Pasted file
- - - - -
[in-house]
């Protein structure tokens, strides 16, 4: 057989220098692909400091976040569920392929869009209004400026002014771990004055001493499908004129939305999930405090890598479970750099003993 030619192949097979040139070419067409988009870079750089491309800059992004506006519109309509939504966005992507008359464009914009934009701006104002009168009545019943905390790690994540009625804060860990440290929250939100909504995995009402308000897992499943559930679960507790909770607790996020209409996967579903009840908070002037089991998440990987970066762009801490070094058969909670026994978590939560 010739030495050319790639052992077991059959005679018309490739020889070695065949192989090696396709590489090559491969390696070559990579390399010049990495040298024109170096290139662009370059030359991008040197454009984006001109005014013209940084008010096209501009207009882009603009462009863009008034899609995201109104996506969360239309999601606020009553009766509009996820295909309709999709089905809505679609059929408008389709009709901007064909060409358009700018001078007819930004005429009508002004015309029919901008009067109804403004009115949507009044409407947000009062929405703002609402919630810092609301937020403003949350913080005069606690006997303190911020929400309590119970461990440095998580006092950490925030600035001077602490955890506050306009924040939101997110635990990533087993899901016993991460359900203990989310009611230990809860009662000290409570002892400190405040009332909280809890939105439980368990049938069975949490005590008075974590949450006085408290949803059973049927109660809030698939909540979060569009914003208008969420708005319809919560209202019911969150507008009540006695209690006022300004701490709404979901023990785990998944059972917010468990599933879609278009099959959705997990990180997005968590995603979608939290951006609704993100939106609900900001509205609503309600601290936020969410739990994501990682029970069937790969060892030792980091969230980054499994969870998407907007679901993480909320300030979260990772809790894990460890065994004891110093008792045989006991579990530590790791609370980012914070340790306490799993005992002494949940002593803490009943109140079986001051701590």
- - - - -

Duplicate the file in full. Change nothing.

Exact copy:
[in-house]
């Protein structure tokens, strides 16, 4: 057989220098692909400091976040569920392929869009209004400026002014771990004055001493499908004129939305999930405090890598479970750099003993 030619192949097979040139070419067409988009870079750089491309800059992004506006519109309509939504966005992507008359464009914009934009701006104002009168009545019943905390790690994540009625804060860990440290929250939100909504995995009402308000897992499943559930679960507790909770607790996020209409996967579903009840908070002037089991998440990987970066762009801490070094058969909670026994978590939560 010739030495050319790639052992077991059959005679018309490739020889070695065949192989090696396709590489090559491969390696070559990579390399010049990495040298024109170096290139662009370059030359991008040197454009984006001109005014013209940084008010096209501009207009882009603009462009863009008034899609995201109104996506969360239309999601606020009553009766509009996820295909309709999709089905809505679609059929408008389709009709901007064909060409358009700018001078007819930004005429009508002004015309029919901008009067109804403004009115949507009044409407947000009062929405703002609402919630810092609301937020403003949350913080005069606690006997303190911020929400309590119970461990440095998580006092950490925030600035001077602490955890506050306009924040939101997110635990990533087993899901016993991460359900203990989310009611230990809860009662000290409570002892400190405040009332909280809890939105439980368990049938069975949490005590008075974590949450006085408290949803059973049927109660809030698939909540979060569009914003208008969420708005319809919560209202019911969150507008009540006695209690006022300004701490709404979901023990785990998944059972917010468990599933879609278009099959959705997990990180997005968590995603979608939290951006609704993100939106609900900001509205609503309600601290936020969410739990994501990682029970069937790969060892030792980091969230980054499994969870998407907007679901993480909320300030979260990772809790894990460890065994004891110093008792045989006991579990530590790791609370980012914070340790306490799993005992002494949940002593803490009943109140079986001051701590």